Calgary police crime analyst used cellphone tower pings to lead investigators to body of Taliyah Marsman
A Calgary police crime and intelligence analyst told court on Wednesday she used cell communications to and from a phone belonging to accused double-murderer Edward Downey to help police find Taliyah Marsman.
Trish Pace showed jurors the maps she created to help guide officers in their search for the little girl, who was the subject of an Alberta-wide Amber Alert at the time.
Downey is accused of first-degree murder in the deaths of Sara Baillie and Taliyah, her five-year-old daughter. He has pleaded not guilty to both charges.
Sara was found dead inside her northwest Calgary basement suite on July 11, 2016.
Taliyah’s body was found three days later, outside city limits.
Pace took jurors through a detailed breakdown of the cellphone tower pings made by the Blackberry belonging to Downey on July 11, 2016, and said she used that information to create the maps.
Using a Powerpoint presentation, Pace took jurors through every communication to and from Downey’s phone that day, including text messages, BlackBerry messenger (BBM) and phone calls.
She told court she put the tower pings into chronological order to create a map.
At some points, court heard Downey’s phone had so many communications — just seconds apart — that “the communications almost ping pongs off the different towers.”
Pace said investigators asked her to narrow the search area as much as possible, as a lot of the area on the map was farmland.
She testified after studying the map further, she spotted an area with foliage and greenery.
“I felt that would be a logical starting point for searchers,” Pace said.
Pace showed court an overlay of a map that showed the actual spot police found Taliyah, and put it on top of the map she created with the narrowed search location.
Taliyah was found on the edge of a circle where Pace predicted the five-year-old would be.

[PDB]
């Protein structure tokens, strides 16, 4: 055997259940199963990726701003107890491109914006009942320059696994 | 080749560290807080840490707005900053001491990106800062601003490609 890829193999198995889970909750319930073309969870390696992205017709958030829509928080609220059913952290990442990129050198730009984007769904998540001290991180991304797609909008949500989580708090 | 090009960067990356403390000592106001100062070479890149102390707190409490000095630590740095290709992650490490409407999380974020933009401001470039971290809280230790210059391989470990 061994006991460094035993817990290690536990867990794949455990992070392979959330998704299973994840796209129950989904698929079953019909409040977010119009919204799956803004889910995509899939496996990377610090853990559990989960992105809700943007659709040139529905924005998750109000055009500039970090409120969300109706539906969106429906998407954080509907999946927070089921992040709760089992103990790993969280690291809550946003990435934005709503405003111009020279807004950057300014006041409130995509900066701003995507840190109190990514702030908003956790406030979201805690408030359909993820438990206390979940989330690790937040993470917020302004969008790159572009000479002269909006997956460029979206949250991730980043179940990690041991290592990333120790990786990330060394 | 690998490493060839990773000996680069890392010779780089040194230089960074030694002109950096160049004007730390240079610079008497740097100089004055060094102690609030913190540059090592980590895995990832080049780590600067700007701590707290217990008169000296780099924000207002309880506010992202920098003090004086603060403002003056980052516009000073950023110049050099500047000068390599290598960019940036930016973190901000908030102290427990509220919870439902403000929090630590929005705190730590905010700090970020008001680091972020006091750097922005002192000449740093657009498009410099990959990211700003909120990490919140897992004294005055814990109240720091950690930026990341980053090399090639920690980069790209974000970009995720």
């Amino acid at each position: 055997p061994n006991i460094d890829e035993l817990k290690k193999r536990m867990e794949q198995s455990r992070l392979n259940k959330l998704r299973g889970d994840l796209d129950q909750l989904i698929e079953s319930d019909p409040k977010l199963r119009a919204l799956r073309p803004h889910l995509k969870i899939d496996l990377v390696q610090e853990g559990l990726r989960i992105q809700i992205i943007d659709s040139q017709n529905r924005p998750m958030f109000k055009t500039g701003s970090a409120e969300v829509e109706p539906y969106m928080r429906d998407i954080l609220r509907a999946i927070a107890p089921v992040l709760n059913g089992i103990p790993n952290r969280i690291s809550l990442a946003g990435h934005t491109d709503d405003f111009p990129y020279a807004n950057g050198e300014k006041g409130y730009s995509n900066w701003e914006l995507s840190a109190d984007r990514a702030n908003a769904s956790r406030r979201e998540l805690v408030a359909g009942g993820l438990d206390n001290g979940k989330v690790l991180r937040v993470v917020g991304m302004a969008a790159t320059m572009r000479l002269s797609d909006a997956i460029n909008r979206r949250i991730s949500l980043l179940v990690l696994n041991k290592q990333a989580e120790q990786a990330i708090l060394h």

One of the people messaging Downey’s phone, was a woman named Dianna.
She told court a friend was trying to set her up with someone named “Delton” who also went by “D” and “Edward.” Downey’s middle name is Delton.
That man later sent her a photo — that picture of Downey was shown to the jury.
View photos that Downey sent to Dianna in the gallery below.
A woman testified she texted Delton between July 10 and July 13, 2016, receiving her her first text from him July 10, 2016, just before midnight.
“Hey, hey it’s D,” the first message sent to Dianna read.
A transcript of their communications was given to the jury and read outloud in court, and included flirtatious messages back and forth.
On July 11, just after 4 p.m., court heard the man sent her a text that said: “Delton just a nickname lol edward is my name my loved ones call me ‘D.'”
He told her “you’re sweet I’m really starting to take to you” then later that day wrote “I’m not single, I’m looking to be and not be single.”
Court heard Dianne’s communications with Downey were included in the messages Pace used to map Downey’s cell to where Taliyah’s body was found.
Pace will continue her testimony Thursday.
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